Welcome to the blog tour for The Kompromat Kill by Michael Jenkins, another riveting spy thriller from The Failsafe Query series!
‘They were preparing for decades – now it’s time to take them down……’
Hiding overseas with a price on his head, Sean Richardson is tasked to lead a deniable operation to hunt down and recruit an international model and spy. Moving across Asia Minor and Europe, Sean embarks on a dangerous journey tracking an Iranian spy ring who hold the keys to a set of consequences the British Intelligence Services would rather not entertain.
As Sean investigates deeper, he uncovers dark secrets from his past and a complex web of espionage spun from the hand of a global master spy. As he inches closer to the truth, the rules of the game change – and the nerve-wracking fate of many lives sits in his hands.
The second in a set of spy thrillers that have been expertly crafted with stunning plot lines, magnificent locations, and twists that leave you gasping for air. Perfect for fans of Frederick Forsyth, Robert Ludlum, Tom Clancy, and Scott Mariani.
*Each book is a stadanlone adventure
‘Russia and Iran are our immediate threats,’ Jack stated. ‘Now, shall we start?’
Jack tapped a couple of buttons on the audio-visual console before a screen lowered itself at the end of the room, the lights dimmed automatically and a picture of a middle-aged man lit up the room. In his forties, Sean thought. Baby-faced appearance. He looked scared. The picture certainly gave that appearance. Sean could see it was a photograph taken by a surveillance team and it seemed to have been taken in London.
‘This is Sergei. A Russian GRU colonel who was a walk-in ten months ago.’
‘Bloody hell. A live walk-in. To where?’
‘A rural police station in Sussex. He covered his tracks well enough. He’s the GRU lead officer for their illegals programme. A massive catch.’
Sean sat forward and leant on the table in astonishment. The last time he had met a Russian sleeper agent, a woman called Natalie, she’d nearly killed him in a shootout in France. ‘An incredibly lucky catch I’d say. Is he kosher?’
‘He is. I’ve made sure he is by running him myself. I’ve used him on a few operations to make sure he’s not swinging both ways and, so far, he’s come out clean. He’s ready to trust now and we’ll provide him with full defection status once we get what we need from him. A deal we agreed on.’
Sean smiled, rubbed his chin and sipped his coffee, using two hands around his cup. ‘You’ve been plotting again Jack. This bloke better be one hundred percent legitimate, else I’m out.’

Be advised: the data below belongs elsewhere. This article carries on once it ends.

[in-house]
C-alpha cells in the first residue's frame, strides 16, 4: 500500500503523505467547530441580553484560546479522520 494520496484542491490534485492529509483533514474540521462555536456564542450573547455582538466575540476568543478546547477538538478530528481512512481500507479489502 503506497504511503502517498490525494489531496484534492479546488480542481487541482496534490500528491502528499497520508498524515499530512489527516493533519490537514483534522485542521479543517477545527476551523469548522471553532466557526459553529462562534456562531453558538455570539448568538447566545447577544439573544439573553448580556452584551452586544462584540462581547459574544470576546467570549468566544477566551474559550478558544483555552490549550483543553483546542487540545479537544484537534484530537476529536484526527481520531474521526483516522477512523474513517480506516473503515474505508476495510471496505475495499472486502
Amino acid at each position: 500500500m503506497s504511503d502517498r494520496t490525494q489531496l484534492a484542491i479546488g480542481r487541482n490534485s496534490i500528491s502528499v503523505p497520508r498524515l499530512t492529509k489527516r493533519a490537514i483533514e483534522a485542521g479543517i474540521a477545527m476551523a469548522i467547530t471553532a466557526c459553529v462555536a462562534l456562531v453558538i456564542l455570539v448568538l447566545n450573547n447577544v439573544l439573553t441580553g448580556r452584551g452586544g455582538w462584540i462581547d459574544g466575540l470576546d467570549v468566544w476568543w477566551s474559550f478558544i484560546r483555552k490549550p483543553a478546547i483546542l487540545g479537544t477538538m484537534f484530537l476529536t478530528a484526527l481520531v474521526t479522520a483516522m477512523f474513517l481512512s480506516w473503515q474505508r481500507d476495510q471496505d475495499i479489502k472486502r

‘Well, you can judge him for yourself. You’re about to meet him. He’s sitting outside.’
Jack pressed a button on the console and the door opened. Sergei walked in accompanied by a chaperone, a tall brunette who looked more like a professor than an intelligence officer.
‘Sergei, this is Sean, a good friend of mine,’ Jack said, pouring water for both of them. Neither man stood to shake hands. Sean didn’t feel it was necessary, and a respectful nod sealed the introductions. Nothing more was said but an unspoken connection was made between the two men.
Sean wondered why on earth a senior GRU officer had handed himself in to MI5 after running sleeper agents for Mother Russia probably for a decade or more. The risk to his life if he was caught was immense.
‘Sergei, can you let Sean know about the mission you’ve been working on please?’
A pause. Then a wry smile from Sergei before he started to talk in immaculate English, with no sign of an accent. ‘I was instructed by Moscow to find a bomb-maker in Britain.’ He stopped abruptly, turning to Jack to check he had permission to carry on. Jack gave an indiscernible nod. ‘Not just any old bomb-maker,’ Sergei continued. ‘An ex-military one. An expert who could make the most complex of explosive devices.’
Open Internationally!! Win a Print copy of the book enter HERE!
I started climbing at 13, survived being lost in Snowdonia at 14, nearly drowned at 15, and then joined the Army at 16. Risk and adventure was built into my DNA and I feel very fortunate to have served the majority of my working career as an intelligence officer within Defence Intelligence, and as an explosive ordnance disposal officer and military surveyor within the Corps of Royal Engineers.
I feel privileged to have served for twenty-eight years in the British Army as a soldier and officer, working in Defence Intelligence and Counter-Terrorist Bomb Disposal operations, rising through the ranks to complete my service as a major. I served across the globe on numerous military operations as well as extensive travel and adventure on many major mountaineering and exploration expeditions that I led or was involved in.
I was awarded the Geographic Medal by the Royal Geographical Society for mountain exploration and served on the screening committee of the Mount Everest Foundation charity for many years. It was humbling after so many years of service when I was awarded the MBE for services to counter-terrorism in 2007.
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